Let me try to explain this simply….basically your brains primary goal is to keep you alive, it is it’s main purpose. So when something happens that your brain perceives as a threat to safety it responds by fighting back or running away. This is known as the fight, flight response. And this response is instinctual, preprogramed for everyone, and you naturally do one or the other. So when a person, regardless of age or developmental stage, feels threatened they respond in an attempt to protect themselves.
Let me give an illustration to help with this explanation. Your child wants ice cream for snack, but it is getting really close to dinner time, and ice cream is not necessarily as nutritious as the planned meal. So you tell your child “No, it is too close to dinner but maybe for dessert if you eat a good dinner.” Nice long logical explanation, and to a rational brain it makes sense. But unfortunately your child hears “NO!” which causes their brain to feel threatened. It is threatening because they are hungry, a basic need, and if they do not get said food they will DIE. Which causes the brain to panic and become defensive, and they go into a temper tantrum. Now what typically happens is we as parents try to logic with them, we try to convince them, we try to control them. But the real problem is logic and facts are accessed in the upstairs part of the brain- the lobes, and temper tantrums and fear are located in downstairs part of the brain- the brain stem. Then when logic does not work and our child continues to tantrum our mirror neurons kick in and we imitate the child by yelling at them. Now we too are in our downstairs brain and no one is able to be logical. This can continue as long as we allow it, which depending on your adrenaline levels could be anywhere from minutes to hours. And this is the cycle, every day, or every week, or every year. It repeats itself over and over because we are not using our brain well, we are just imitating parenting techniques that were used with us.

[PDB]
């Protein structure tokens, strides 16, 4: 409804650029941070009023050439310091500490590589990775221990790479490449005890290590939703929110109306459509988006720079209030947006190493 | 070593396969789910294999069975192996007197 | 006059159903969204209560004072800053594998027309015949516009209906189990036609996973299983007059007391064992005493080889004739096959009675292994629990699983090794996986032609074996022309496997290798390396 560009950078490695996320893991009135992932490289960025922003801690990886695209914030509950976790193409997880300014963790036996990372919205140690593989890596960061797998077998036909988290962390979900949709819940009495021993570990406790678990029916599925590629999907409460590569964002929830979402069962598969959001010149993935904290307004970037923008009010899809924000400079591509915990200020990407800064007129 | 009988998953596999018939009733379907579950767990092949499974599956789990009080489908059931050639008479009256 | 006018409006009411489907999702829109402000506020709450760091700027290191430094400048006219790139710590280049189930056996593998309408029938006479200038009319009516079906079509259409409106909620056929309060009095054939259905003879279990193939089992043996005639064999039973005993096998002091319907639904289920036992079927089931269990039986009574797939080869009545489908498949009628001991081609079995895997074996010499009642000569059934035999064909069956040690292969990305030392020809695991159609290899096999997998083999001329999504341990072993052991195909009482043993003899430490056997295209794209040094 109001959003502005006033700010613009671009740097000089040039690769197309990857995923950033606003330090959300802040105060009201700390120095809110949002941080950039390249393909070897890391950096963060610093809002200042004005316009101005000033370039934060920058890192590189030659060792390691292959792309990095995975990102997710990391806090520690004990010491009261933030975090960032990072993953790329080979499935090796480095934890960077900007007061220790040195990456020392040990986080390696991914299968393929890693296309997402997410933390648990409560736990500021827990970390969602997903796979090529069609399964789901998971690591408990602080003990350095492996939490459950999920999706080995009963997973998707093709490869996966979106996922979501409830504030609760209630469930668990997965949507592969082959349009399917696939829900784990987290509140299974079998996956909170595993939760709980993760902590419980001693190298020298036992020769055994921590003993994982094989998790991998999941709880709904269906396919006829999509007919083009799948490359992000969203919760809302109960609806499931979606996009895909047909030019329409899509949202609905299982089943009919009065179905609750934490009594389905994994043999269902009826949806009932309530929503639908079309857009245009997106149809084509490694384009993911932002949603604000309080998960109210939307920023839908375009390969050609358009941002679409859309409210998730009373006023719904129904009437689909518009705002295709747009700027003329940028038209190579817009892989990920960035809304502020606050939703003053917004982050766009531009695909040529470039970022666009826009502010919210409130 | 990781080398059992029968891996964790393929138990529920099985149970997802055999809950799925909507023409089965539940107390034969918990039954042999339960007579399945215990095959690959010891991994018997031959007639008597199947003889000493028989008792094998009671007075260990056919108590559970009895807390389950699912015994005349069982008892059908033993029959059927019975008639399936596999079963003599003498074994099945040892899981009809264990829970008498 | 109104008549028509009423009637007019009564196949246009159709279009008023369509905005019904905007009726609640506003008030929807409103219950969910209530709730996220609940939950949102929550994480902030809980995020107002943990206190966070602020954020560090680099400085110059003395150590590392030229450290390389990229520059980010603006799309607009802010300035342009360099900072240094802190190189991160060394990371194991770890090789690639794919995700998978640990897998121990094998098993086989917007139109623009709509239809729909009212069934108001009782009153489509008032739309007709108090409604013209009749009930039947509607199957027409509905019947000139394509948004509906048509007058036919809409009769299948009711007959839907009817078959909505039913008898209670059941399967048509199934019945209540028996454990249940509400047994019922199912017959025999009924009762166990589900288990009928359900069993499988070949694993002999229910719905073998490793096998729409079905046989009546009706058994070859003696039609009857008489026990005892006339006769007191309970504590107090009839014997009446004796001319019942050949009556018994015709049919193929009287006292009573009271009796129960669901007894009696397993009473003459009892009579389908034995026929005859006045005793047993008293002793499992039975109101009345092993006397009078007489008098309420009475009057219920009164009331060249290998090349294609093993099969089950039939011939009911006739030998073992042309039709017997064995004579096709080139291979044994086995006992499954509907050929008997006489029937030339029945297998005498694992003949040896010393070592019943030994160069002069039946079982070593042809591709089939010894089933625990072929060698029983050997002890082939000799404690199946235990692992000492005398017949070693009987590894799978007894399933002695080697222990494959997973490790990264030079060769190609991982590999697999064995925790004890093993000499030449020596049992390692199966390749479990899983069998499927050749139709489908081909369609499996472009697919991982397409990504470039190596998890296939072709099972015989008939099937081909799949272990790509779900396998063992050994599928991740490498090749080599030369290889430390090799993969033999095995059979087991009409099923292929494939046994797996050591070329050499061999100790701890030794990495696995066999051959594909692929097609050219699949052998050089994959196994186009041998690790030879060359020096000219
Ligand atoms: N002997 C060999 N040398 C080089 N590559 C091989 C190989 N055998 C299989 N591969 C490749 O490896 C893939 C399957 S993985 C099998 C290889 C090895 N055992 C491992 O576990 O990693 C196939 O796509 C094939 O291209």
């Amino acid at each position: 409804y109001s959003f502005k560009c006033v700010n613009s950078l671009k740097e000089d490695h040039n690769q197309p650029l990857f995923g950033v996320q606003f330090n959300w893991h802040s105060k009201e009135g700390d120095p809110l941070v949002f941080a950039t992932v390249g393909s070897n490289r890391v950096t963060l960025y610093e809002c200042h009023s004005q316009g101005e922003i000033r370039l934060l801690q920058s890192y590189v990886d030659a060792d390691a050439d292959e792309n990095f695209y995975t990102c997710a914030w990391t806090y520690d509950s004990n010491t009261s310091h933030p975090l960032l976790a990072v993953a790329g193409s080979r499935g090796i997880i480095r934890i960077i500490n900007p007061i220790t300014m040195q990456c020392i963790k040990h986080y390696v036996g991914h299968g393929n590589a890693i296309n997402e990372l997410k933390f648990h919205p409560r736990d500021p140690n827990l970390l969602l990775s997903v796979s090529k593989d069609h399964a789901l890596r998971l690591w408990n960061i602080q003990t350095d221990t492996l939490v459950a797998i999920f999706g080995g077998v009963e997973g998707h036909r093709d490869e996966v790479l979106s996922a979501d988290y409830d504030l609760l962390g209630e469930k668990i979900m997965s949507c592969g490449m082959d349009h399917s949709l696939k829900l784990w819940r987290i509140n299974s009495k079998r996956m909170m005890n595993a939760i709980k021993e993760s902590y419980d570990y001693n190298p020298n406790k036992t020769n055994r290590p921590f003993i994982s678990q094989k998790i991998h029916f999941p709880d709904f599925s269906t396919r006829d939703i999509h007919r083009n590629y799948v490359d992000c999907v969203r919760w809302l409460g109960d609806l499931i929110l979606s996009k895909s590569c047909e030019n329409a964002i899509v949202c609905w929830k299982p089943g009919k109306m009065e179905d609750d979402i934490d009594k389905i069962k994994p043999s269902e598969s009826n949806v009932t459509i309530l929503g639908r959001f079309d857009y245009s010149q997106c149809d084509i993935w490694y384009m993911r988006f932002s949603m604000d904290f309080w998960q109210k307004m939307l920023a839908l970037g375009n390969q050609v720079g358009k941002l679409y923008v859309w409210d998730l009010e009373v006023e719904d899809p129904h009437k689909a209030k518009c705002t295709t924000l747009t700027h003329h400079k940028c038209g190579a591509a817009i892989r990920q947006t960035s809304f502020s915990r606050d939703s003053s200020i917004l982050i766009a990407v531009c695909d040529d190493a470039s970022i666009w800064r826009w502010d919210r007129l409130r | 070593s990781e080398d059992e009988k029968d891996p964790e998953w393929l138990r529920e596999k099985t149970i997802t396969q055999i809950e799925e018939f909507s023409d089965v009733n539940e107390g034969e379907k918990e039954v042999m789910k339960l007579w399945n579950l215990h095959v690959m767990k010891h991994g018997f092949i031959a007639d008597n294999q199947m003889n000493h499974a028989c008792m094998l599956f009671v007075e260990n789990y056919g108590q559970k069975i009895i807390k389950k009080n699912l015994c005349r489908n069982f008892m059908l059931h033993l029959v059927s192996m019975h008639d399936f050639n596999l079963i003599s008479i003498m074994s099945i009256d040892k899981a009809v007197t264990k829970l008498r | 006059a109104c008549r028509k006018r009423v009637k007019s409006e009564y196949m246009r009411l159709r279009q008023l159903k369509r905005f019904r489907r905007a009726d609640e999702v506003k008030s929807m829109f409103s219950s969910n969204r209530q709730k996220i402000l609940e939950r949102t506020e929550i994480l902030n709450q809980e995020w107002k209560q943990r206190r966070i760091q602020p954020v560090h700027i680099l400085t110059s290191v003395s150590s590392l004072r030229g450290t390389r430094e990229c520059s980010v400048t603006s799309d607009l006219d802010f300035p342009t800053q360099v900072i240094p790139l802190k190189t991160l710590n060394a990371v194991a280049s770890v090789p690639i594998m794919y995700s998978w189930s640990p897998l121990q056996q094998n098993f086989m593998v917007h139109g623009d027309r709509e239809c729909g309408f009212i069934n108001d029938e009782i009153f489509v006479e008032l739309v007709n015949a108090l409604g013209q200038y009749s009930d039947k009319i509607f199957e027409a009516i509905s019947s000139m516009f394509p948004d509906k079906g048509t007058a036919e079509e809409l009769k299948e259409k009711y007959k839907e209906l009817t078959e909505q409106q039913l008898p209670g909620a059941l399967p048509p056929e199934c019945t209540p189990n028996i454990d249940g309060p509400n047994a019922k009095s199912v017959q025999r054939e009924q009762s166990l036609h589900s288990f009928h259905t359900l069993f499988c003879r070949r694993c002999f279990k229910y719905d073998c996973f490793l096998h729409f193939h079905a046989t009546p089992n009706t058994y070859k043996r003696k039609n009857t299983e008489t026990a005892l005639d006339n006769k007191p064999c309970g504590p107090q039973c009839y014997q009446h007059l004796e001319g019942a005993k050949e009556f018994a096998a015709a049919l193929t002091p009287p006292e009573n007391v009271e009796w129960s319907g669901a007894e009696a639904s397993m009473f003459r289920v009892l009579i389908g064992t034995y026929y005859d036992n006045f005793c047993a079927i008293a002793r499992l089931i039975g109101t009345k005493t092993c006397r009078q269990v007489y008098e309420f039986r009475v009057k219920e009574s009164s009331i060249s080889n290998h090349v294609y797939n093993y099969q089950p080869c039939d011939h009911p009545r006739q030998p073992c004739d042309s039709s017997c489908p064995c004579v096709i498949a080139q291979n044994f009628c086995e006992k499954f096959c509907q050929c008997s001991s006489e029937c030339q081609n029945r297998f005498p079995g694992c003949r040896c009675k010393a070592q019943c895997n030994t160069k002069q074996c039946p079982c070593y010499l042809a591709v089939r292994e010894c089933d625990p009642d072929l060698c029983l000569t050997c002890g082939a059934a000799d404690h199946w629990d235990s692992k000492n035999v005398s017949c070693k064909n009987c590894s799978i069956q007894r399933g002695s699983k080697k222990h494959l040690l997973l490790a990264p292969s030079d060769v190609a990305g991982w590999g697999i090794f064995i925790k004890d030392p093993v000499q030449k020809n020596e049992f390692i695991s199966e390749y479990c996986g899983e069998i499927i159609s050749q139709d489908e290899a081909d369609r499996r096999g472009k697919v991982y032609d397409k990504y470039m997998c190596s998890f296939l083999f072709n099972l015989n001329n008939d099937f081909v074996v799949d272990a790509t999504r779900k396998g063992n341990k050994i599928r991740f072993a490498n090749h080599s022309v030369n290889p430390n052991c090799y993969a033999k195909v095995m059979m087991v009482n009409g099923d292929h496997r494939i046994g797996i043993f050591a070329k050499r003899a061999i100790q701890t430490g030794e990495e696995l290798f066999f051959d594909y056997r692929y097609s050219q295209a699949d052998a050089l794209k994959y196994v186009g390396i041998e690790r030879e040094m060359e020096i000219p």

So I am proposing a new idea. When someone in a situation gets angry just be present. Don’t try to control or solve the situation, just be present. Let them expel their adrenaline, then acknowledge their interpretation or experience, and let them get it all out. Then just sit a few moments. When they seem calmer identify or summarize what you heard them say and then just wait again. If they are able to get up in to the top part of their brain they might say why they are really upset, typically it is an unmet expectation or a faulty belief. And then you can adjust the expectations accordingly. The teaching moment for children comes later, usually at bed time. This is a good time to calmly review what happened, what was learned, and what might work better next time. This is a time they can access their logical brain and we can all learn something. But not when they are mad. Not when we are mad.
The main idea here is : for too long we have tried to teach and direct our children when they are angry and acting out. It doesn’t work, because the brain can’t think when it feels threatened, it is designed to survive. And because the brain is not designed to be logical when it is upset nothing positive is accomplished. The really interesting thing is this applies to anyone in conflict, regardless of age. So maybe try it with your teenager, or your spouse, or a coworker. Rule of thumb is, never get mad too, someone has to be thinking or something really bad could happen. You can’t logic with a person that is mad, it just doesn’t work- believe me, I’ve tried it.